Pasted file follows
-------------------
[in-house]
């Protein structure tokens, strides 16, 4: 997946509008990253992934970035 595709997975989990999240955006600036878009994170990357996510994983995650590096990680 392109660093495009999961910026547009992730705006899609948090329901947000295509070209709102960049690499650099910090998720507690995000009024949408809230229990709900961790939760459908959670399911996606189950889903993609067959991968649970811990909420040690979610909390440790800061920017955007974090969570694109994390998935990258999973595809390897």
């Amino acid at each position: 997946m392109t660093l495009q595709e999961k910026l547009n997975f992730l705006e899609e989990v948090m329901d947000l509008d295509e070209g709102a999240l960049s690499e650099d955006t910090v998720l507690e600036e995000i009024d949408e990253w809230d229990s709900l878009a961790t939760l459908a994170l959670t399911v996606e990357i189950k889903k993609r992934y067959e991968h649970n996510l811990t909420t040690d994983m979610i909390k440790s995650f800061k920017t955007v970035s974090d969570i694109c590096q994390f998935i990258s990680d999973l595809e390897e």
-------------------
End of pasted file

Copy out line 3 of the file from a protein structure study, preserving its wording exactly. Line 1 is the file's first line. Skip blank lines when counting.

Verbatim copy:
């Amino acid at each position: 997946m392109t660093l495009q595709e999961k910026l547009n997975f992730l705006e899609e989990v948090m329901d947000l509008d295509e070209g709102a999240l960049s690499e650099d955006t910090v998720l507690e600036e995000i009024d949408e990253w809230d229990s709900l878009a961790t939760l459908a994170l959670t399911v996606e990357i189950k889903k993609r992934y067959e991968h649970n996510l811990t909420t040690d994983m979610i909390k440790s995650f800061k920017t955007v970035s974090d969570i694109c590096q994390f998935i990258s990680d999973l595809e390897e």